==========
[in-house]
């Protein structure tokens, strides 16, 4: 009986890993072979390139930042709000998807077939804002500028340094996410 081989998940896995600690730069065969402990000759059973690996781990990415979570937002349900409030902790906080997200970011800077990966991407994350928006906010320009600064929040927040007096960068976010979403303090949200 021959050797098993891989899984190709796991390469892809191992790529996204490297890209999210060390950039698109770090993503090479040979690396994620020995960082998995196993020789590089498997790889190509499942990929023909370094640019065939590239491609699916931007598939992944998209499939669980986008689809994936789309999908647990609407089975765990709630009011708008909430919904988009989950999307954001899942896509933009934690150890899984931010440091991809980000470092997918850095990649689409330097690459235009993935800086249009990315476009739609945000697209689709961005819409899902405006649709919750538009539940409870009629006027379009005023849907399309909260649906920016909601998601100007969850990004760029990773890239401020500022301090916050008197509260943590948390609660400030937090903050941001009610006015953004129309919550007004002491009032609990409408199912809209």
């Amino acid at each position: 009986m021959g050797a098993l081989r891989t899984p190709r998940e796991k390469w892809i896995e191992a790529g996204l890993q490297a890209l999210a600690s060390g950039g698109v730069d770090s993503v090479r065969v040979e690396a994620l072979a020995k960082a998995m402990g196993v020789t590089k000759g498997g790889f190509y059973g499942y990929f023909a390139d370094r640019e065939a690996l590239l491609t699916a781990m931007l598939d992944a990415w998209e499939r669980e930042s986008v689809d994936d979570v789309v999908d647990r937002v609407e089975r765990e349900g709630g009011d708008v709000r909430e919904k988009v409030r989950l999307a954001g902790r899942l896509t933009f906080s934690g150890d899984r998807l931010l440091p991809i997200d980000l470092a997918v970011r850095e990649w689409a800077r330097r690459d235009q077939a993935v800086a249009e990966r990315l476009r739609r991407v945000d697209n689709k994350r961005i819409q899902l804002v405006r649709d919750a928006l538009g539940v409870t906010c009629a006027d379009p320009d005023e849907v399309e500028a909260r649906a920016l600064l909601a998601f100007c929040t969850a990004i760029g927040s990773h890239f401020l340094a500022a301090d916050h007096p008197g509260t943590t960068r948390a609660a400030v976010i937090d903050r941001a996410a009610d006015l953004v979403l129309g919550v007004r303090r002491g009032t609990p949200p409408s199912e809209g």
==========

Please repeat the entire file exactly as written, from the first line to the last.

[in-house]
């Protein structure tokens, strides 16, 4: 009986890993072979390139930042709000998807077939804002500028340094996410 081989998940896995600690730069065969402990000759059973690996781990990415979570937002349900409030902790906080997200970011800077990966991407994350928006906010320009600064929040927040007096960068976010979403303090949200 021959050797098993891989899984190709796991390469892809191992790529996204490297890209999210060390950039698109770090993503090479040979690396994620020995960082998995196993020789590089498997790889190509499942990929023909370094640019065939590239491609699916931007598939992944998209499939669980986008689809994936789309999908647990609407089975765990709630009011708008909430919904988009989950999307954001899942896509933009934690150890899984931010440091991809980000470092997918850095990649689409330097690459235009993935800086249009990315476009739609945000697209689709961005819409899902405006649709919750538009539940409870009629006027379009005023849907399309909260649906920016909601998601100007969850990004760029990773890239401020500022301090916050008197509260943590948390609660400030937090903050941001009610006015953004129309919550007004002491009032609990409408199912809209």
């Amino acid at each position: 009986m021959g050797a098993l081989r891989t899984p190709r998940e796991k390469w892809i896995e191992a790529g996204l890993q490297a890209l999210a600690s060390g950039g698109v730069d770090s993503v090479r065969v040979e690396a994620l072979a020995k960082a998995m402990g196993v020789t590089k000759g498997g790889f190509y059973g499942y990929f023909a390139d370094r640019e065939a690996l590239l491609t699916a781990m931007l598939d992944a990415w998209e499939r669980e930042s986008v689809d994936d979570v789309v999908d647990r937002v609407e089975r765990e349900g709630g009011d708008v709000r909430e919904k988009v409030r989950l999307a954001g902790r899942l896509t933009f906080s934690g150890d899984r998807l931010l440091p991809i997200d980000l470092a997918v970011r850095e990649w689409a800077r330097r690459d235009q077939a993935v800086a249009e990966r990315l476009r739609r991407v945000d697209n689709k994350r961005i819409q899902l804002v405006r649709d919750a928006l538009g539940v409870t906010c009629a006027d379009p320009d005023e849907v399309e500028a909260r649906a920016l600064l909601a998601f100007c929040t969850a990004i760029g927040s990773h890239f401020l340094a500022a301090d916050h007096p008197g509260t943590t960068r948390a609660a400030v976010i937090d903050r941001a996410a009610d006015l953004v979403l129309g919550v007004r303090r002491g009032t609990p949200p409408s199912e809209g």